Joseph Gravellese: It kind of got lost in the happy-happy-joy-joy of football gaining bowl eligibility, but Friday night was a very tense one at Conte Forum. In some respects, you feel like, as a BC fan, they should have won that game.
On the flip side, you could look at UMass's dominance in the third period and OT, plus Billett's outstanding performance, and you could say we were lucky to escape with the point. It was a weird one for sure.
But what mostly defined the home-and-home for the Eagles -- in which BC went 1-0-1, so let's remember that it was successful -- was controversy. Lots and lots of controversy. So let's talk about it piece by piece.
The UMass goal/no goal/oops situation. What a total cluster that was. Lots of things to discuss.
As you can clearly see, UMass is egregiously offsides here. They had two players offsides. This isn't disputable. Not even the drunkest, highest UMass homer on planet earth could dispute that this was offsides. So let's get that perfectly clear right off the bat: the linesmen blew the call on the ice.
With that out of the way, let's move to what happened next. Jerry York calls a timeout, flips to a page in his notebook, and calmly lets the officials know that they blew that one and might want to take a look at it.
They go to review, correctly see that UMass was offsides, and overturn the goal.
BC had picked up a penalty on the play, which the refs kept on the board, so UMass had a 5-on-3 from there but BC killed it (they killed all 8 UMass PP's on the night) and escaped with the win, while UMass fans got ragey.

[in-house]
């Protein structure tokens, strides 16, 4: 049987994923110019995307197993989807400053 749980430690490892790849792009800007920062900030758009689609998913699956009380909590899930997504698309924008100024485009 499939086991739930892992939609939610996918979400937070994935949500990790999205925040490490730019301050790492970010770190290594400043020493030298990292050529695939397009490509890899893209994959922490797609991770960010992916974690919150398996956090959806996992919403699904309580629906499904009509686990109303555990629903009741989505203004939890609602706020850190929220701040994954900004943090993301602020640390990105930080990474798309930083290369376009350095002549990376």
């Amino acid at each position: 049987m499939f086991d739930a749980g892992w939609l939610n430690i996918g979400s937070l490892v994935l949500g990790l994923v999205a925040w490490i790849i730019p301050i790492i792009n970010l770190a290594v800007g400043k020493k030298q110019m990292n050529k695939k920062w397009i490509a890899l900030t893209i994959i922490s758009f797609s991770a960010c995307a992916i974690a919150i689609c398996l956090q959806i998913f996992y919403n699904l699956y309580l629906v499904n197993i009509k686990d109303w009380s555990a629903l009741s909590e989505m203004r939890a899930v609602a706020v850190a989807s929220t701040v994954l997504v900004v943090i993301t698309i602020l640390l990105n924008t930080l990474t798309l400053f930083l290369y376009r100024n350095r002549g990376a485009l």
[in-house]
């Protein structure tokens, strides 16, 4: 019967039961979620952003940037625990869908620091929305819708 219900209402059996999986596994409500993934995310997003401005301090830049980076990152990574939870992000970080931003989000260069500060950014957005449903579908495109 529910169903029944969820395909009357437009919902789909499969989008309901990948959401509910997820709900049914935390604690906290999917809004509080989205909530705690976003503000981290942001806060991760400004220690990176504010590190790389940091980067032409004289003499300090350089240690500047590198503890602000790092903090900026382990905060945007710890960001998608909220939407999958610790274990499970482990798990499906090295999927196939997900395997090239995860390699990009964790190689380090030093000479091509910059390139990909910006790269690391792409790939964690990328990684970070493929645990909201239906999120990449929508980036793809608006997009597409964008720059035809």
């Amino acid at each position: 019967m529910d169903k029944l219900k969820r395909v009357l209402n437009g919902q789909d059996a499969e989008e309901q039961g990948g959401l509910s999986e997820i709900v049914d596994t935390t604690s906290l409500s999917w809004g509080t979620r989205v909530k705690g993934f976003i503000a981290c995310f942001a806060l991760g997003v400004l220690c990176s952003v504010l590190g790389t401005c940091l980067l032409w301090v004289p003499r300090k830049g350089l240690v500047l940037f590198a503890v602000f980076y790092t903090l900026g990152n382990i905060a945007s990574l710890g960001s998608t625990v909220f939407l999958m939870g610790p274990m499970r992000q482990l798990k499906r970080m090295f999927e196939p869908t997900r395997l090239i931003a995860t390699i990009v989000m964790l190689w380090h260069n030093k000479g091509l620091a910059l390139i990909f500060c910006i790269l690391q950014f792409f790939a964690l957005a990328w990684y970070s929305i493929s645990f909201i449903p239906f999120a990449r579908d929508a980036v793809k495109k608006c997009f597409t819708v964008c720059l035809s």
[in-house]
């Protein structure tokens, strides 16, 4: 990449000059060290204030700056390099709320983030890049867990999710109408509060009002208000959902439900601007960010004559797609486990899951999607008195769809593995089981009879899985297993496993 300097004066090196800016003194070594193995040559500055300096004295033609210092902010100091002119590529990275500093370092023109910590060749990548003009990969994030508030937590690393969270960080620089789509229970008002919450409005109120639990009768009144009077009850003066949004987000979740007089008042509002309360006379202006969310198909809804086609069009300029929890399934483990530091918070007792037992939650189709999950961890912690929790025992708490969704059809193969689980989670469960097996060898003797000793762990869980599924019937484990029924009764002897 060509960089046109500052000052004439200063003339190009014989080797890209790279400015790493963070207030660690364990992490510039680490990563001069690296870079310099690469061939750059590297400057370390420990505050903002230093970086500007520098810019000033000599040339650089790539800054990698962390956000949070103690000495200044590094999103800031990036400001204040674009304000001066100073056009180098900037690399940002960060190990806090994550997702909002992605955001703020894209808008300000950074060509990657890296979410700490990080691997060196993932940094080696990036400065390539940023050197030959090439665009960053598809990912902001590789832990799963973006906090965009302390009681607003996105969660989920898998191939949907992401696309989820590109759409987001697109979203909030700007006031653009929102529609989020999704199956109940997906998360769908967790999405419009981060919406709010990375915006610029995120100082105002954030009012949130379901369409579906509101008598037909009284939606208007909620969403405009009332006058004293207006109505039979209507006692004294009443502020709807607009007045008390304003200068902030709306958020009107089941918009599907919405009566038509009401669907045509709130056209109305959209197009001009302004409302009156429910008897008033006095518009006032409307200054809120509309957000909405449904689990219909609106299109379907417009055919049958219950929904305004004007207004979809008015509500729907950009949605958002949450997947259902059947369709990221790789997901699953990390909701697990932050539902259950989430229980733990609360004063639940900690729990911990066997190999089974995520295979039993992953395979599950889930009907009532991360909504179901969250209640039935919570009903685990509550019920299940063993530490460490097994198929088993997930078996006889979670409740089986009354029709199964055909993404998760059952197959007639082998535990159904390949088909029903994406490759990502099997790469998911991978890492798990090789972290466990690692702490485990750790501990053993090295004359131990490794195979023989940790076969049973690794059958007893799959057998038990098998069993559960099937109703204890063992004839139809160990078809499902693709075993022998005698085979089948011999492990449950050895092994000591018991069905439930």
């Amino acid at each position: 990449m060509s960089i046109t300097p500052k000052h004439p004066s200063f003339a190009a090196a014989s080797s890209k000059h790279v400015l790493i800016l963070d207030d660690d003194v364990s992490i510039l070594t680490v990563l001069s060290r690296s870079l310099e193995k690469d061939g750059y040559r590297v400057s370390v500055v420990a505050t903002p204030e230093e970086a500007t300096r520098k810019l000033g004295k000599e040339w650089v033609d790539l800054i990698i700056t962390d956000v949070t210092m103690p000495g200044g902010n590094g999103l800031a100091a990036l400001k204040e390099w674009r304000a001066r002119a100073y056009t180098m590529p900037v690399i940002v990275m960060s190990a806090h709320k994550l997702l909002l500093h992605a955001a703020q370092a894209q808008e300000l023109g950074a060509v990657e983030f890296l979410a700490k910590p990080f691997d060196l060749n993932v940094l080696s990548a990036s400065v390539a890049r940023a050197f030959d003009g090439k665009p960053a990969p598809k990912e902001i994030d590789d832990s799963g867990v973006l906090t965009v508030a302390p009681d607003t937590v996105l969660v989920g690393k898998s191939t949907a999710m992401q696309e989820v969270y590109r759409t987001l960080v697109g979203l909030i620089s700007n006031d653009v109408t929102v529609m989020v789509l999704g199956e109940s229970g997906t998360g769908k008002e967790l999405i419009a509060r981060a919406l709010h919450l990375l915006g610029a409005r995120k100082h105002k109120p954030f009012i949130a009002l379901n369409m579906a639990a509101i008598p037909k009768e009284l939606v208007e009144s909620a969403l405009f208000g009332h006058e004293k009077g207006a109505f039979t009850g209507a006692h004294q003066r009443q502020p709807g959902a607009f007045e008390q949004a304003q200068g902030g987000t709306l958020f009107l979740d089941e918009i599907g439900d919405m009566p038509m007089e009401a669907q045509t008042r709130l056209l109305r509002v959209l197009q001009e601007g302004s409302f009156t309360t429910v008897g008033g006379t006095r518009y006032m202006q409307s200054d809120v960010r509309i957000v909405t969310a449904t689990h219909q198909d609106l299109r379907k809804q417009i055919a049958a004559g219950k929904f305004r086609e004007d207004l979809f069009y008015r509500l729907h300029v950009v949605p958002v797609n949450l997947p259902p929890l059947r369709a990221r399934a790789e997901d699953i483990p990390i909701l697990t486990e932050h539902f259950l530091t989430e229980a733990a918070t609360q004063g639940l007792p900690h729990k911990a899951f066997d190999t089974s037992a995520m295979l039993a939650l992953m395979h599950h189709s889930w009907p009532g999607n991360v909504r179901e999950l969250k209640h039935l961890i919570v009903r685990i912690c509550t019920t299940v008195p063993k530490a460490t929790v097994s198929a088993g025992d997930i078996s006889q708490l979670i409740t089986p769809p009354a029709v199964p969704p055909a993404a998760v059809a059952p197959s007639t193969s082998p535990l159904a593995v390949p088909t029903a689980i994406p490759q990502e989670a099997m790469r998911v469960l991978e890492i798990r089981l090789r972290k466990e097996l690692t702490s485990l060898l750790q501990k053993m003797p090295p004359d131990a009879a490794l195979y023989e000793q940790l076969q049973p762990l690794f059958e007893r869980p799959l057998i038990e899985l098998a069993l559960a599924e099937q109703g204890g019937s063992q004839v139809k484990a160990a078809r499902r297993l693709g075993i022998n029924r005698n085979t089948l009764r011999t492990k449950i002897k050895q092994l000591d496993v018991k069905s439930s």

There was an awful lot of confusion about whether that was a reviewable play. I honestly didn't think it was. I'd never heard of it being reviewable before. But people started posting things showing that such plays were now reviewable, even linking to a precedent where a goal was overturned in a 'Mack-UNH game. So it seems like the case is closed.
Then Hockey East does a "whoops, my bad," and says that play shouldn't have been reviewable, because that play is only reviewable if a game is televised. The two mistakes were 1) the officials need to call for reviews -- a team can't request it, and 2) the play wasn't reviewable.
Okay. Lots to unpack here. I'll let you get some words in here, because I have a lot more to say and my intro is already tl;dr.
Grant Salzano: The thing that really got me was that in their media release, they basically say they screwed up twice, but don't even acknowledge the fact that it was offsides in the first place. As if getting the call right wasn't even a care.
It was a very Hockey East thing to do.
JG: Yeah. I was trying to make a mental list of all of the things wrong with that release. The most glaring thing is obviously not acknowledging that they missed the call in the first place. I mean, for once, Hockey East refs lucked their way into making the right call. That doesn't happen very often, so you should probably take that and celebrate it.
GS: Aside from that... the whole "it's only reviewable when it's on TV" thing is GARBAGE.
How could you POSSIBLY make that rule when you KNOW it affects certain teams more than others? Elephant in the room: Notre Dame has EVERY home game televised.
JG: I didn't even think of that aspect of it. But what's crazy to me -- and I know, the rule is the rule, but now I'm complaining about the rule, and not the release -- is that "Aggievision" would count as TV, but GoNUXStream, in crystal clear HD, would not.
Merrimack's "sent from my iphone" broadcasts on WBIN? "TV."
Providence's professionally done online broadcasts on Cox's website? Nope.
That... is just an asinine rule.
GS: And let's be clear -- they already said it has to be "glaring." So clearly lo-def would have nothing to do with it.
JG: Which is another stupid element of the release. So it has to be "glaring" in order to be reviewed. What counts as glaring? If someone is offsides, they're offsides.
If it's close, and the play is reviewable, it should be reviewed.